Fun Facts About Guinea Pigs
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- A Guinea Pig is also known as a 'Cavy'.
- A male Guinea Pig is called as a boar, a female is known as a sow, and a baby Guinea Pig is called a pup.
- The coat of all Guinea Pigs is made up of five different types of fur.
- There are about nine different breeds of Guinea Pigs, although new ones are beginning to emerge as well. Among the most popular are the Short-Haired (also known as the American or English Guinea Pig), Abyssinian, Peruvian, and the Silkie (also known as the Sheltie).
- Despite their name, Guinea Pigs are not from Guinea (They actually originated from the Andes) nor are they related to pigs. Some speculate that the 'Guinea' part of the name was first dubbed when the rodents were brought to Europe by way of Guinea, which may have led people to believe that they originated from there. The second part of the name, 'pig' may have resulted from the squeals that Guinea Pigs can emit, which sound very similar to the noises made by pigs.
- Guinea Pigs are related to Chinchillas, Porcupines, Agoutis, Maras, and Capybaras (the largest rodent in the world).
- Unlike most rodents, Guinea Pigs are diurnal (though they do take short naps throughout the day).
- The Guinea Pig's incisor teeth constantly grow, so they need to have something hard to gnaw on (such as a chewing block) to trim them down.
- Guinea Pigs make a variety of noises that express how they are feeling. Wheeking, which sounds like a long and loud squeal or whistle, often indicates excitement (Guinea Pigs most commonly make this noise when they know they are about to be fed). Content Guinea Pigs may purr. Teeth chattering and hissing noises indicates agitation or anger, while a shrieking sound can mean that the animal is fearful or in pain.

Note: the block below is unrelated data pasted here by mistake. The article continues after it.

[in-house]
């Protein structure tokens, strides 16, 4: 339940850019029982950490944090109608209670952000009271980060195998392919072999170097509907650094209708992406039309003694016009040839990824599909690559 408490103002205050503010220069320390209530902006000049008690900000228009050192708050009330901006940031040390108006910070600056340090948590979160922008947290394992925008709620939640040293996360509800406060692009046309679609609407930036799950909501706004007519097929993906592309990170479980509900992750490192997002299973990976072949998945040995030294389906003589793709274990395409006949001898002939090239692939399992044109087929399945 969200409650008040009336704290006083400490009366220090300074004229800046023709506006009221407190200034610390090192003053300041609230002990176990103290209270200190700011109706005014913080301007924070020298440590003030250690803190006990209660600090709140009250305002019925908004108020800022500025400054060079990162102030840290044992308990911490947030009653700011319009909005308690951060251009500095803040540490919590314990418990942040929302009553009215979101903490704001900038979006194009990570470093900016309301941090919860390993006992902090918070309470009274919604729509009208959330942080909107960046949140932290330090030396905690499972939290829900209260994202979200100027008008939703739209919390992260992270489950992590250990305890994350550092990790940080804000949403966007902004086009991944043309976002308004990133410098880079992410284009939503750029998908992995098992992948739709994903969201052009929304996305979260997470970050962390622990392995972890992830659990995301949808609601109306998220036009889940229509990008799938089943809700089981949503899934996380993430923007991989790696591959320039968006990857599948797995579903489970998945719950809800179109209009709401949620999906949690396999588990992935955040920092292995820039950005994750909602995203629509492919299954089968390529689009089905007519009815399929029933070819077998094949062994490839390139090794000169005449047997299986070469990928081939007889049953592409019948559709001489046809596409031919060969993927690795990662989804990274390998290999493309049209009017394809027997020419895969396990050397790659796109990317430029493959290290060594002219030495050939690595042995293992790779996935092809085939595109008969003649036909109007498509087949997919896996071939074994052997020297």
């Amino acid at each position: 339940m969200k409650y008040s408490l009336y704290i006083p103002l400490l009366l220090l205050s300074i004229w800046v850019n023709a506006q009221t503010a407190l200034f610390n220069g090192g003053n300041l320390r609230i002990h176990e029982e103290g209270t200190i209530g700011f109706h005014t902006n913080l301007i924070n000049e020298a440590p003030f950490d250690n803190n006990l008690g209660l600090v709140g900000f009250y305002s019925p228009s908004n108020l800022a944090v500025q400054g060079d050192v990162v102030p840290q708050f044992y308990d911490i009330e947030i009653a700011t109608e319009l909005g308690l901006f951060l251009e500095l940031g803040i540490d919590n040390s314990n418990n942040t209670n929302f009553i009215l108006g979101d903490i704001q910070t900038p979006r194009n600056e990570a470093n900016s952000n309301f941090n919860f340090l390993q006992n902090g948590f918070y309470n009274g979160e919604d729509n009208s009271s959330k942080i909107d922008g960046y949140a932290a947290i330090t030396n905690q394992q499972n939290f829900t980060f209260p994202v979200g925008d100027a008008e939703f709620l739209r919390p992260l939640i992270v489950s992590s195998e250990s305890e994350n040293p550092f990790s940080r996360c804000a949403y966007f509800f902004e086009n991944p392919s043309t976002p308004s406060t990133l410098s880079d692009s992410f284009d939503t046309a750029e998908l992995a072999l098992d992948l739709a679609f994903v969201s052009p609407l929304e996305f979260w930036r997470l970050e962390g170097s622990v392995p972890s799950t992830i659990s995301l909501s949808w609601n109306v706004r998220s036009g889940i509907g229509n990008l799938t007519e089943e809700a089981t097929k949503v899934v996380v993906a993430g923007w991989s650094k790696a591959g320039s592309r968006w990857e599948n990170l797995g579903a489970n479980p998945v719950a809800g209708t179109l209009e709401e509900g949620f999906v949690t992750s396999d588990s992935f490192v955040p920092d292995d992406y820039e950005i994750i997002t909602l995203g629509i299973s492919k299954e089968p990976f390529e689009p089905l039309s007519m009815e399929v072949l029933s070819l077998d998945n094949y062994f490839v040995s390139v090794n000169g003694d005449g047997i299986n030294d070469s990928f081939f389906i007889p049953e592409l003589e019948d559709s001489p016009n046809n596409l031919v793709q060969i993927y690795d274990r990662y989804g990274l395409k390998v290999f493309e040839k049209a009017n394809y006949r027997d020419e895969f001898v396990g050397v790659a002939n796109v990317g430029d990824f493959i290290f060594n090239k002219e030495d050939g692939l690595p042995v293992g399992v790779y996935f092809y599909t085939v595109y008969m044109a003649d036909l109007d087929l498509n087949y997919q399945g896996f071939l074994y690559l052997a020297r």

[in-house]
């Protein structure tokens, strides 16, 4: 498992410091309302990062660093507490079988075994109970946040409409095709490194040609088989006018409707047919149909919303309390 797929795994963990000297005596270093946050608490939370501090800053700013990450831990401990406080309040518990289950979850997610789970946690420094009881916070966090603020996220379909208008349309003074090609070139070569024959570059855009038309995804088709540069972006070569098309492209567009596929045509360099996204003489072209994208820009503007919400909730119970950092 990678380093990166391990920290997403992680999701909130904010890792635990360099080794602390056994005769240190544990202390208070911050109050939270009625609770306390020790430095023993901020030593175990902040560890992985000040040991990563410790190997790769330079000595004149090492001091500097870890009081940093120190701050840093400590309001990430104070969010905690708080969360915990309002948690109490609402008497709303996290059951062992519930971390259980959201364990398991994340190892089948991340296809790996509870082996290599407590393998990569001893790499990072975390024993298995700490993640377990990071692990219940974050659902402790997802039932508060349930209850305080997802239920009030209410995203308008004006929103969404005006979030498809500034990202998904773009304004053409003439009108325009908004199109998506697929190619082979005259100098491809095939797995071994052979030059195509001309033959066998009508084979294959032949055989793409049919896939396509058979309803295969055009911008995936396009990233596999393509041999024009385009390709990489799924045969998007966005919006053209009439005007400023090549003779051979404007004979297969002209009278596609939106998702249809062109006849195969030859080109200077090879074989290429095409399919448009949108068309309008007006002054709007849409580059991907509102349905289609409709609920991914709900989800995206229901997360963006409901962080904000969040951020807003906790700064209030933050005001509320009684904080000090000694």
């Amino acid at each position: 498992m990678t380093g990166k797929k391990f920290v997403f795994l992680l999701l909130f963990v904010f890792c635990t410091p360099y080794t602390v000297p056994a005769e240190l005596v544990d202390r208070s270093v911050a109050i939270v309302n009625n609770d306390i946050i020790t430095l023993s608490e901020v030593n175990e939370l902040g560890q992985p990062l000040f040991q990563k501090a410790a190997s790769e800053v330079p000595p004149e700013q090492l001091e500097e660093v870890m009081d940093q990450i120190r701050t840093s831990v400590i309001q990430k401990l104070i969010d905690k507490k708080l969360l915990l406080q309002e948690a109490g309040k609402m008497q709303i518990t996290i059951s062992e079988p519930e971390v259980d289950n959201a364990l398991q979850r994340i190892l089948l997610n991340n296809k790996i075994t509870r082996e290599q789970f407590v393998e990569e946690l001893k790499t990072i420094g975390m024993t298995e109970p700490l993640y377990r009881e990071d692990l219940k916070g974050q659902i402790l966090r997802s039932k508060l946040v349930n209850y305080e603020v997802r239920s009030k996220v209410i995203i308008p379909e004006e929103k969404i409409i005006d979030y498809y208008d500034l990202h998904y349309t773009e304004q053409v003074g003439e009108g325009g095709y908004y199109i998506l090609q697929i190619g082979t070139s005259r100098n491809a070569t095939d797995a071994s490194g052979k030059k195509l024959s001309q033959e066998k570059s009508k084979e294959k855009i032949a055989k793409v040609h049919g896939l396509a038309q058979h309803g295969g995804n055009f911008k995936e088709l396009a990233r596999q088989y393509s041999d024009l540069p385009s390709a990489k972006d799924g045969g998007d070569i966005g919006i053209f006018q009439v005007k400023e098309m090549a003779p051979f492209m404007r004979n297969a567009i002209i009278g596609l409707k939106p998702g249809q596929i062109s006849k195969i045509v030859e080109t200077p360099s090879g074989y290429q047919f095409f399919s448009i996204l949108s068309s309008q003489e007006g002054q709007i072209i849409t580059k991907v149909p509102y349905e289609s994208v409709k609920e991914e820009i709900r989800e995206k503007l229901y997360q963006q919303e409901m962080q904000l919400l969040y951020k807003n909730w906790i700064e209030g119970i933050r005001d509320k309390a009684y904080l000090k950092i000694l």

- Unlike most rodents, Guinea Pigs are born with a full coat of fur and with their eyes open. They are even able to run when they are only three hours old!
- Guinea Pigs are unable to produce their own Vitamin C, so they need food that is enriched with the vitamin or supplements.
- While Guinea Pigs usually live five to seven years, the oldest one to ever live reached the ripe old age of fifteen.
- Guinea Pigs are able to learn complex paths to food and are able to memorize them for months.
- While Guinea Pigs do not have tails, they have tail vertebrae.
- Guinea Pigs do eat their own poop, but not the same feces that you see in their cage. The ones that they eat are known as ceacotrophs, which are smaller and softer (and often smellier) than normal poop and are packed with vitamins and protein. Guinea Pigs need to eat them, as their digestive systems are not able to extract all of the nutrients from their food the first time that they ingest it.
- Some South American cultures use Guinea Pigs as evil spirit collectors for healing rituals.
- Happy Guinea Pigs will 'popcorn', or rapidly run around in circles inside their cages and jump a few inches in the air over and over again.
- The largest litter that a Guinea Pig ever gave birth to was seventeen pups!
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